Are we really all Watched Over by Machines of Loving Grace?
Creating better futures can’t be reduced to solving the world’s problems with the same type of thinking and behavior that created breakdowns in the first place - to paraphrase Einstein like everyone does these days... What we are now seeing is a startlingly rapid growth in the complexity and intricacy of the problematiques facing us – manifestations of interconnected dysfunctionality caught up in meta-systems - which old school types of thinking and action and even systems thinking are incapable of tackling. No matter if we are hoping for the whole system to be modeled and redesigned by ‘those who know better’ or whether we expect some natural order to replace old hierarchies and man-made chaos – or even if we’re waiting for Gaia to exact her revenge and destroy humanity, many of us feel powerless, helpless or doomed. The forces that impel us toward fulfilling our rational self-interest and our immediate selfish desires, or that were meant to liberate us from all forms of political and religious servitude, have led to our surrender to “The System”.
Adam Curtis explores this topic in ‘All Watched Over by Machines of Loving Grace’, a powerful and unsettling three part documentary broadcast in June this year by the BBC. He identifies three key strands of thought that have helped shape the 20th century ethos. Briefly put, these are that:
- market stability enabled by technology will liberate us from all forms of political control and help us become Randian heroes in control of our own destinies;
- old hierarchies will be replaced by (eco)systems that can organize themselves ‘naturally’;
- we are all soft machines driven by the impulses of our genes and therefore not responsible for the unforeseen consequences of our acts.
Such ideas have caused us to embrace a fatalistic philosophy that sees human beings as cogs in a mechanistic system or as computing machines in their own right, helpless and disillusioned in the face of those in power, with no idea of what comes next or of how to challenge and change the status quo. Isn’t this a great excuse for our political failure to change the world?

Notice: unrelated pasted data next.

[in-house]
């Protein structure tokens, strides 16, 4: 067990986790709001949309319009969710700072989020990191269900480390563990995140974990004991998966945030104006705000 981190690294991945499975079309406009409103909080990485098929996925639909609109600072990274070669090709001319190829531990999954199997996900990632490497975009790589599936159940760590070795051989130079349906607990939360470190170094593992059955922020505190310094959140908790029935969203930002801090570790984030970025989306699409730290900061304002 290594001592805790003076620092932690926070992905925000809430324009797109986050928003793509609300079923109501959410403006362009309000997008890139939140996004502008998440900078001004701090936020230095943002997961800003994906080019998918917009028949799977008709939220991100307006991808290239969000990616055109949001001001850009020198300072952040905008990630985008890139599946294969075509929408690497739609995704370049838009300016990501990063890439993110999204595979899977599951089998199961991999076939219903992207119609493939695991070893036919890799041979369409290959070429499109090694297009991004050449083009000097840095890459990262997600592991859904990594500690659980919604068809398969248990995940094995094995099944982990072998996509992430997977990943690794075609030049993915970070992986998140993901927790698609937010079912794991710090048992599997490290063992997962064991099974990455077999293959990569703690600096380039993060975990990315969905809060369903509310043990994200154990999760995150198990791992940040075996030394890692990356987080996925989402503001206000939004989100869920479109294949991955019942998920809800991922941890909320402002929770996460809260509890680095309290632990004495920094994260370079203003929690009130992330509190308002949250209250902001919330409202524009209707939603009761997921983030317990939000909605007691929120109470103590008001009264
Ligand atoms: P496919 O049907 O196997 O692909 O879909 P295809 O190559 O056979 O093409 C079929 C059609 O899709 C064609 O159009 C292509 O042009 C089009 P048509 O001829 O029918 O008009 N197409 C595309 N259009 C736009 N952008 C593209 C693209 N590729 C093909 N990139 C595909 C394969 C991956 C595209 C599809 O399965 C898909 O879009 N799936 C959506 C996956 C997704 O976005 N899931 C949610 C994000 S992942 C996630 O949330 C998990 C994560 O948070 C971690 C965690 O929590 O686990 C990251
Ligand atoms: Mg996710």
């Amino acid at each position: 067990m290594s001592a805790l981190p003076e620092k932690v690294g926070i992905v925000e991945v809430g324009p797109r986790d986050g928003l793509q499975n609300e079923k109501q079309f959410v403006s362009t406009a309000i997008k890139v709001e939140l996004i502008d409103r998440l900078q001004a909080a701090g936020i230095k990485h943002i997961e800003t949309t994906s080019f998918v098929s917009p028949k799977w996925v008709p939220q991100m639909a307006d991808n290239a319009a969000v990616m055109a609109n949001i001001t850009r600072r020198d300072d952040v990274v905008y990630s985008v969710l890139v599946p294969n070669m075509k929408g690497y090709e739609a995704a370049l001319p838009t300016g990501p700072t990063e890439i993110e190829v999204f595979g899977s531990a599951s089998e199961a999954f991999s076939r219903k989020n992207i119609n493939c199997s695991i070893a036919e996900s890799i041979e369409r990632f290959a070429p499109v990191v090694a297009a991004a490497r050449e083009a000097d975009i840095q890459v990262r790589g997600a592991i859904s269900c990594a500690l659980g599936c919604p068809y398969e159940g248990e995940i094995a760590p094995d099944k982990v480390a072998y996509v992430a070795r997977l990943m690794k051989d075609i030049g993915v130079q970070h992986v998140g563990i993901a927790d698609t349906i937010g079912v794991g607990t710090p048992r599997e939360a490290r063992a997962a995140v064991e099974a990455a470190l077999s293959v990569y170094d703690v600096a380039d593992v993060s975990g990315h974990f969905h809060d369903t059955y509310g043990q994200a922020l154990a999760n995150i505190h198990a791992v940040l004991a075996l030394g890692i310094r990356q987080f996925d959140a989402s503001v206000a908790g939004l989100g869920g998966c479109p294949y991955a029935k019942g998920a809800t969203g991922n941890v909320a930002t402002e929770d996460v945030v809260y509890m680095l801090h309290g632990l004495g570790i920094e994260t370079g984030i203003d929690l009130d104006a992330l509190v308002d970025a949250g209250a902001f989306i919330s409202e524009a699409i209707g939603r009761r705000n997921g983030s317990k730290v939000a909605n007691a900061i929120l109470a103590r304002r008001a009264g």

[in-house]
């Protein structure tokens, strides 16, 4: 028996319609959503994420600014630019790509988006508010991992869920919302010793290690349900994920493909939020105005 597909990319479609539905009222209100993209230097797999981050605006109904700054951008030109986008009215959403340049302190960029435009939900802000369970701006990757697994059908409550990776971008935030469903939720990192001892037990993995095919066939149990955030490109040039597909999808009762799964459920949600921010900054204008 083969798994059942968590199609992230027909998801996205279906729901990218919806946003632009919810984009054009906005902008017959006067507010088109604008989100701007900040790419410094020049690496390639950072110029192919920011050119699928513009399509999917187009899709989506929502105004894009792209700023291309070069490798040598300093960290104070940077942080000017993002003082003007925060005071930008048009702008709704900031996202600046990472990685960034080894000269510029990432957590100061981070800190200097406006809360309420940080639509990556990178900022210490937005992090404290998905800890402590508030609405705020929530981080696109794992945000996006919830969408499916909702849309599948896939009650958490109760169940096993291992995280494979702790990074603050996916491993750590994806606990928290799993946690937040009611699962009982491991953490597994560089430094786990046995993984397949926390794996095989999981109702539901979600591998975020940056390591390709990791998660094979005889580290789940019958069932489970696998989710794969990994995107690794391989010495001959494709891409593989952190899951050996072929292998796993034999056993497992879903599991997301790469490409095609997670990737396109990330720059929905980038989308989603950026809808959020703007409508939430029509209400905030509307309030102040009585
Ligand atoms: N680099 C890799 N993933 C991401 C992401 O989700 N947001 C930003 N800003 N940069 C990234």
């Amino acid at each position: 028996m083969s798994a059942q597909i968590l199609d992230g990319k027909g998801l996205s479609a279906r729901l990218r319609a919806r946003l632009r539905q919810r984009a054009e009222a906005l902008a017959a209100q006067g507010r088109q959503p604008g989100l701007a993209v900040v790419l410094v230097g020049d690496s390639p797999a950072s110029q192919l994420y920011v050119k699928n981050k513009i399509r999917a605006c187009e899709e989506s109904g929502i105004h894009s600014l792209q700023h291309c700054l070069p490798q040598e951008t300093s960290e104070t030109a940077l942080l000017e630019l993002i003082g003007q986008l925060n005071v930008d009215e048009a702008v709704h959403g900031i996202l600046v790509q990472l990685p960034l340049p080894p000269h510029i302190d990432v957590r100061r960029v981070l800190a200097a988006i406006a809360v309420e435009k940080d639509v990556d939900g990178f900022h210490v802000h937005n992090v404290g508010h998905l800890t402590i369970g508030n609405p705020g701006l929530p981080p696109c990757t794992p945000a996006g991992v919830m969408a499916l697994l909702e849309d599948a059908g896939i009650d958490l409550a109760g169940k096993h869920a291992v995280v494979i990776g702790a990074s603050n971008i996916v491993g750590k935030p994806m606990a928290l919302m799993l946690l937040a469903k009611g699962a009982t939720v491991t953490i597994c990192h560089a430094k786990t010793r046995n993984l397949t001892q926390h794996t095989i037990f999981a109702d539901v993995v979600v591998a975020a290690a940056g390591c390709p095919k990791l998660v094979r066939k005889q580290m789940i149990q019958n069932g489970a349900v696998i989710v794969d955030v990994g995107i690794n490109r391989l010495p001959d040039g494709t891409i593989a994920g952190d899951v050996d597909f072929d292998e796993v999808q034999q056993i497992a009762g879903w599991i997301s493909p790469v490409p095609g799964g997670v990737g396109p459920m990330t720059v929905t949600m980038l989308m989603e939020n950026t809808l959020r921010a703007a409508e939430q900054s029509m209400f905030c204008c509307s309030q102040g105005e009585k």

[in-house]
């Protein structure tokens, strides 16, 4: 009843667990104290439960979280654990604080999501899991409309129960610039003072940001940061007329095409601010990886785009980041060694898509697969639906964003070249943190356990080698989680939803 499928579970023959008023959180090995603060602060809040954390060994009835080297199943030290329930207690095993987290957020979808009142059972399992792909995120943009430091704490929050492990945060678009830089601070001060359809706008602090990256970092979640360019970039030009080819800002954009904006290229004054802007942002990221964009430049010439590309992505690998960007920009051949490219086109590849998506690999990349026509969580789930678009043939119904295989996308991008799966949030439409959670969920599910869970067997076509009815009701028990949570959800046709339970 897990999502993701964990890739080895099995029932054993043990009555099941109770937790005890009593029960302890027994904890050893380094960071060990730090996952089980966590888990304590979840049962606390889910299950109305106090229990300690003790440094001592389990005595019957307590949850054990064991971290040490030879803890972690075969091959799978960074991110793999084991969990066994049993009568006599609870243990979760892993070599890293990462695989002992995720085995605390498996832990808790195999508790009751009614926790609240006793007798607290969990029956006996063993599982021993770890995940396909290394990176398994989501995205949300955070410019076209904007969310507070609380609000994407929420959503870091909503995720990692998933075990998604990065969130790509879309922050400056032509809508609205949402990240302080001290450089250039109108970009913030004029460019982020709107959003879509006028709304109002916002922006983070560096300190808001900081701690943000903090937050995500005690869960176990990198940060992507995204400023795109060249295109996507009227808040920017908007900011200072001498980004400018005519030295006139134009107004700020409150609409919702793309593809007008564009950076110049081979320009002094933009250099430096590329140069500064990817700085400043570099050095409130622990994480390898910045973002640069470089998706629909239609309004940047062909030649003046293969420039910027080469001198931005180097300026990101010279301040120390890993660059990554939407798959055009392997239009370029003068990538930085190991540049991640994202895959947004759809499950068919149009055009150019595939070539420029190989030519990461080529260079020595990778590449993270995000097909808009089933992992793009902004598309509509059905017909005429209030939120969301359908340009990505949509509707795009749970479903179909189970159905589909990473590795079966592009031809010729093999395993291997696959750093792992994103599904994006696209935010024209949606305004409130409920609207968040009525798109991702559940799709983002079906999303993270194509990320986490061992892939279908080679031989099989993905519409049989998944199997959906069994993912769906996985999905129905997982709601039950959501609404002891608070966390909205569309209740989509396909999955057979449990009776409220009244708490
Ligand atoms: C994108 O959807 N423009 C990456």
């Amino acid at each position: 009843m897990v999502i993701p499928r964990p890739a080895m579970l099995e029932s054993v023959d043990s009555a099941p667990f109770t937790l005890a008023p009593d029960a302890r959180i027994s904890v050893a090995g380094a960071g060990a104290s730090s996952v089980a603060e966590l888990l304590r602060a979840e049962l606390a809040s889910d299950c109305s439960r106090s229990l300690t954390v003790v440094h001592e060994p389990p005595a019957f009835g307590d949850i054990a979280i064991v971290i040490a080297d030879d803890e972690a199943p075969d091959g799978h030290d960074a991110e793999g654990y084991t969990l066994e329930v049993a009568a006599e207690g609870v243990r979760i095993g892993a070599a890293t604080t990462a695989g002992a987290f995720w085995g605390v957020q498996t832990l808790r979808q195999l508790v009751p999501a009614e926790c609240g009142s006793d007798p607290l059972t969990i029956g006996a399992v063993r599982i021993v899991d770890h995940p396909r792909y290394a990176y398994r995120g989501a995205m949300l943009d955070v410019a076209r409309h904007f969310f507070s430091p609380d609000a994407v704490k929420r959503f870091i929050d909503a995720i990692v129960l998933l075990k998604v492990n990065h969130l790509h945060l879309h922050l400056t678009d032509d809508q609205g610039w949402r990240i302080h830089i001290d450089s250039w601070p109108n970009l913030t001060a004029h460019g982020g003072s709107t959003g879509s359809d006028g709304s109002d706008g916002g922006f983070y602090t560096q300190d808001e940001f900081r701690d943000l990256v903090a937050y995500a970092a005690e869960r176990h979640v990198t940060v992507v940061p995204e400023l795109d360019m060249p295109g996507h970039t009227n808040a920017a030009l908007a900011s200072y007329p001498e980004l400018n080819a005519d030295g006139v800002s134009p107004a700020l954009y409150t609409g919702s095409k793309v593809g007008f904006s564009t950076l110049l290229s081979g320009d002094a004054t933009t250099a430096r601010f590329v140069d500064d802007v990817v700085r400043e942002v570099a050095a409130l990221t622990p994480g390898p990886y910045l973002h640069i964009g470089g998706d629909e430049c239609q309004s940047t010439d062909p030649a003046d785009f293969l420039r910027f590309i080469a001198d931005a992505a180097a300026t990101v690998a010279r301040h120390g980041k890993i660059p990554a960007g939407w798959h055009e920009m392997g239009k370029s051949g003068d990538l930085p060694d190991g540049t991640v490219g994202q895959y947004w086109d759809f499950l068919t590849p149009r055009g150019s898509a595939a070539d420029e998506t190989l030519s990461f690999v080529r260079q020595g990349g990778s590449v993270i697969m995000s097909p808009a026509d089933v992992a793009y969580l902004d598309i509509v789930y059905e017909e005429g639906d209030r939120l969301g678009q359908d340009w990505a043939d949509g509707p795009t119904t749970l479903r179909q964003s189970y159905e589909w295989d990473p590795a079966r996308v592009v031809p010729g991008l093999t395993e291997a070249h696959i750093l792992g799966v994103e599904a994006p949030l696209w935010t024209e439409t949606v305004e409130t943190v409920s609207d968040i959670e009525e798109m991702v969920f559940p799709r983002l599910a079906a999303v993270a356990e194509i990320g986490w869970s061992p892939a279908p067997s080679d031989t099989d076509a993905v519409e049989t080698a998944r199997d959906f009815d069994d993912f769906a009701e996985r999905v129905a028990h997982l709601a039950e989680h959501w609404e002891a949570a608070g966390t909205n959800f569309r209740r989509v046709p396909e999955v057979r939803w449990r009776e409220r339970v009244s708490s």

We are not ants!
But this is not the discourse we want to hear! No, we are not cogs in machines ...we are not ants either. And we are certainly not doomed or pre-determined – or at least it is healthy to presuppose we are not! One of my favorite quotes from Goethe offers an antidote to such deterministic thinking and shows a way forward: “If we take man as he is, we make him worse. But if we take him as what he could potentially be, then we make him capable of becoming what he can be.”
We need to hang on to our belief in mankind and our ability to change the world for the better! As Maturana and Varela point out in their “The Tree of Knowledge: The Biological Roots of Human Understanding”, while machine systems or biological organisms restrict the individual creativity of their component parts because these parts exist solely for the organism itself, human social systems, on the contrary, amplify the individual creativity of their component parts because the system exists for these parts. However, we are not selfish components in the system. As components of a social system, we are both a whole (an individual self) and a part (co-determined by our relationships with others and our environment) at one and the same time. In other words, we do not solely exist so that the system can thrive; the human social system exists for the parts to thrive, individually and collectively, in all their vast networks of interactions and relationships. We can only survive and thrive if we uphold both our “wholeness” and our “partness”. This notion of ‘agency in communion’ as Wilber calls it, or allocentric individualism is a leap beyond the polarization of individualism and collectivism that has underpinned 20th century thought and given us the idiocentric objectivism of Ayn Rand, the post WWI collectivist and totalitarian regimes and the communal ideologies of the 1970s.
Agency is our capacity to make choices and act. Our increasing ability to author, connect and share through communication technologies has made it easier to keep our human individuality and interactions independent of the infrastructure and the system – even if we are still to ensure that this remains so. At the same time, our individuality and our interactions are not separately determined. As much as we can influence and even create our social and natural environment through our choices and decisions, we are shaped by what is around us and by our interactions with our peers.